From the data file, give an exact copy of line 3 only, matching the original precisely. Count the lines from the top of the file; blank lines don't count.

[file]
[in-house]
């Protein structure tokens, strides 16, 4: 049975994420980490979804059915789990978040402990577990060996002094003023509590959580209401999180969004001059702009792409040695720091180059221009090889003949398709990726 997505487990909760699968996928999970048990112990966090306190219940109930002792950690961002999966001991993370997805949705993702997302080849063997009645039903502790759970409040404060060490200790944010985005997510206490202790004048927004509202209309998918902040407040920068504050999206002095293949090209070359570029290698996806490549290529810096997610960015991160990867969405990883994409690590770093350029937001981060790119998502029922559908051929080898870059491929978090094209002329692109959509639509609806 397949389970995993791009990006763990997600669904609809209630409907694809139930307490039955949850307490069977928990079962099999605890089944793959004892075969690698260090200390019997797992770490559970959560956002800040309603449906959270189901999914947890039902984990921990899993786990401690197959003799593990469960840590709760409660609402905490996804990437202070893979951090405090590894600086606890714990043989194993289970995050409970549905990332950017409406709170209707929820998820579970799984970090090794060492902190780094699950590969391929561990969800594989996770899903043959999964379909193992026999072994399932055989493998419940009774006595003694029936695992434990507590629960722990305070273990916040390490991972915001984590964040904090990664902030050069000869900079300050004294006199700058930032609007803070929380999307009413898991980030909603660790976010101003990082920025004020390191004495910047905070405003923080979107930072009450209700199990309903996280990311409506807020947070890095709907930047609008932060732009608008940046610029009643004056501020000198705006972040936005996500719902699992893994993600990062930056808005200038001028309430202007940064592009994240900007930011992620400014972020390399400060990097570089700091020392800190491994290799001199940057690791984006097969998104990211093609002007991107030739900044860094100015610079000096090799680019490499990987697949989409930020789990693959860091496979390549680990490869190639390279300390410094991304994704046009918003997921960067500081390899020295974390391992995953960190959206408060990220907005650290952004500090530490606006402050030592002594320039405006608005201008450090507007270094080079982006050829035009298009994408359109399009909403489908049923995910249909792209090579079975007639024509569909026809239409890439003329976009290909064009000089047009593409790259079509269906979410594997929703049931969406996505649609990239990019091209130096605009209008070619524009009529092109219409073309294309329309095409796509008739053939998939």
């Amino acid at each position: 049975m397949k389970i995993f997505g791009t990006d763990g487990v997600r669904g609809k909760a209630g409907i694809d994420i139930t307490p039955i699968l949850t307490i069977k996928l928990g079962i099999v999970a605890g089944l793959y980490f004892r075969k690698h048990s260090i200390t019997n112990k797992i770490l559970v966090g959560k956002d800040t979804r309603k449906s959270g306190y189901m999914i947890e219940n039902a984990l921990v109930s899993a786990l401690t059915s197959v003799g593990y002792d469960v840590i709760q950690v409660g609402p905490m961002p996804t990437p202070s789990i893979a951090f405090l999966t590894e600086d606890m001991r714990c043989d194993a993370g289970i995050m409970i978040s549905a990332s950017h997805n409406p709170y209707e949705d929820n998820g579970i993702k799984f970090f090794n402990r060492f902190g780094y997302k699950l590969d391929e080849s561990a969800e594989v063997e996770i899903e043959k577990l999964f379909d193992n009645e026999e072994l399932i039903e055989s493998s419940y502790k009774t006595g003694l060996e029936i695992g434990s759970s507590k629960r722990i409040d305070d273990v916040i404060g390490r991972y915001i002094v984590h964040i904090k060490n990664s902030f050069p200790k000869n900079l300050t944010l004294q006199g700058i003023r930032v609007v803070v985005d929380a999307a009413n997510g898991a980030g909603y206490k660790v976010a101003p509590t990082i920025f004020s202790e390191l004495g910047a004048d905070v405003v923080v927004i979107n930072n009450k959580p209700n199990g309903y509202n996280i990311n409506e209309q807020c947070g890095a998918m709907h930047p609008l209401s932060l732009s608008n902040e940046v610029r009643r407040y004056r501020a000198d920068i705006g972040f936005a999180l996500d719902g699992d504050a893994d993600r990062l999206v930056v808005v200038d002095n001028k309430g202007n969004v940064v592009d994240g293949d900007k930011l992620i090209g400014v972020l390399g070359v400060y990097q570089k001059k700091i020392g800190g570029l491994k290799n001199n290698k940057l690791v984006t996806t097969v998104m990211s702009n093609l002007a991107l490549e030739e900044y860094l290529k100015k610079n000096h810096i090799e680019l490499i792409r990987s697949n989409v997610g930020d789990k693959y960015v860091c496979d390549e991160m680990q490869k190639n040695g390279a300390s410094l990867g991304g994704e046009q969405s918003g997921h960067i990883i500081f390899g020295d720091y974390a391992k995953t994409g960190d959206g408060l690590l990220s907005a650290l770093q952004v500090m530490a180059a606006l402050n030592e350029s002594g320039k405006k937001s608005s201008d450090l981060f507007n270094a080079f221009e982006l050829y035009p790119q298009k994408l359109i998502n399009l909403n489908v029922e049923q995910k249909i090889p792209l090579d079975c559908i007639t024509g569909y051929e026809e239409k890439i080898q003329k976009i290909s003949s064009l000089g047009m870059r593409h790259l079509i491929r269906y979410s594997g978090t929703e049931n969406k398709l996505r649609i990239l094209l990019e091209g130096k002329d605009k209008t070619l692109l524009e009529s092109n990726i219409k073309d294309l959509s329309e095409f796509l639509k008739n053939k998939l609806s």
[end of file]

């Amino acid at each position: 049975m397949k389970i995993f997505g791009t990006d763990g487990v997600r669904g609809k909760a209630g409907i694809d994420i139930t307490p039955i699968l949850t307490i069977k996928l928990g079962i099999v999970a605890g089944l793959y980490f004892r075969k690698h048990s260090i200390t019997n112990k797992i770490l559970v966090g959560k956002d800040t979804r309603k449906s959270g306190y189901m999914i947890e219940n039902a984990l921990v109930s899993a786990l401690t059915s197959v003799g593990y002792d469960v840590i709760q950690v409660g609402p905490m961002p996804t990437p202070s789990i893979a951090f405090l999966t590894e600086d606890m001991r714990c043989d194993a993370g289970i995050m409970i978040s549905a990332s950017h997805n409406p709170y209707e949705d929820n998820g579970i993702k799984f970090f090794n402990r060492f902190g780094y997302k699950l590969d391929e080849s561990a969800e594989v063997e996770i899903e043959k577990l999964f379909d193992n009645e026999e072994l399932i039903e055989s493998s419940y502790k009774t006595g003694l060996e029936i695992g434990s759970s507590k629960r722990i409040d305070d273990v916040i404060g390490r991972y915001i002094v984590h964040i904090k060490n990664s902030f050069p200790k000869n900079l300050t944010l004294q006199g700058i003023r930032v609007v803070v985005d929380a999307a009413n997510g898991a980030g909603y206490k660790v976010a101003p509590t990082i920025f004020s202790e390191l004495g910047a004048d905070v405003v923080v927004i979107n930072n009450k959580p209700n199990g309903y509202n996280i990311n409506e209309q807020c947070g890095a998918m709907h930047p609008l209401s932060l732009s608008n902040e940046v610029r009643r407040y004056r501020a000198d920068i705006g972040f936005a999180l996500d719902g699992d504050a893994d993600r990062l999206v930056v808005v200038d002095n001028k309430g202007n969004v940064v592009d994240g293949d900007k930011l992620i090209g400014v972020l390399g070359v400060y990097q570089k001059k700091i020392g800190g570029l491994k290799n001199n290698k940057l690791v984006t996806t097969v998104m990211s702009n093609l002007a991107l490549e030739e900044y860094l290529k100015k610079n000096h810096i090799e680019l490499i792409r990987s697949n989409v997610g930020d789990k693959y960015v860091c496979d390549e991160m680990q490869k190639n040695g390279a300390s410094l990867g991304g994704e046009q969405s918003g997921h960067i990883i500081f390899g020295d720091y974390a391992k995953t994409g960190d959206g408060l690590l990220s907005a650290l770093q952004v500090m530490a180059a606006l402050n030592e350029s002594g320039k405006k937001s608005s201008d450090l981060f507007n270094a080079f221009e982006l050829y035009p790119q298009k994408l359109i998502n399009l909403n489908v029922e049923q995910k249909i090889p792209l090579d079975c559908i007639t024509g569909y051929e026809e239409k890439i080898q003329k976009i290909s003949s064009l000089g047009m870059r593409h790259l079509i491929r269906y979410s594997g978090t929703e049931n969406k398709l996505r649609i990239l094209l990019e091209g130096k002329d605009k209008t070619l692109l524009e009529s092109n990726i219409k073309d294309l959509s329309e095409f796509l639509k008739n053939k998939l609806s």